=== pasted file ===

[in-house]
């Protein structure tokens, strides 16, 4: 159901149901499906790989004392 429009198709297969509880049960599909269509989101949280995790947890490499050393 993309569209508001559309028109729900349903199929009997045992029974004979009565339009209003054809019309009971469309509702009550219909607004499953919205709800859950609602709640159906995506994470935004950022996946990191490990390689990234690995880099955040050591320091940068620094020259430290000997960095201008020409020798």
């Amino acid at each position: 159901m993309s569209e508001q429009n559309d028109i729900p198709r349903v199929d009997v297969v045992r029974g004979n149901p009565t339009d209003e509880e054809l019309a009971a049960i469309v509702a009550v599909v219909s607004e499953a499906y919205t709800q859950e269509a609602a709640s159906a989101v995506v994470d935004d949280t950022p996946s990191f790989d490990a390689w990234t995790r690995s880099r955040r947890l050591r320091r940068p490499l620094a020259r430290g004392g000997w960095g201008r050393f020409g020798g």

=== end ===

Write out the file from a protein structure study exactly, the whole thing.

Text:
[in-house]
């Protein structure tokens, strides 16, 4: 159901149901499906790989004392 429009198709297969509880049960599909269509989101949280995790947890490499050393 993309569209508001559309028109729900349903199929009997045992029974004979009565339009209003054809019309009971469309509702009550219909607004499953919205709800859950609602709640159906995506994470935004950022996946990191490990390689990234690995880099955040050591320091940068620094020259430290000997960095201008020409020798």
């Amino acid at each position: 159901m993309s569209e508001q429009n559309d028109i729900p198709r349903v199929d009997v297969v045992r029974g004979n149901p009565t339009d209003e509880e054809l019309a009971a049960i469309v509702a009550v599909v219909s607004e499953a499906y919205t709800q859950e269509a609602a709640s159906a989101v995506v994470d935004d949280t950022p996946s990191f790989d490990a390689w990234t995790r690995s880099r955040r947890l050591r320091r940068p490499l620094a020259r430290g004392g000997w960095g201008r050393f020409g020798g």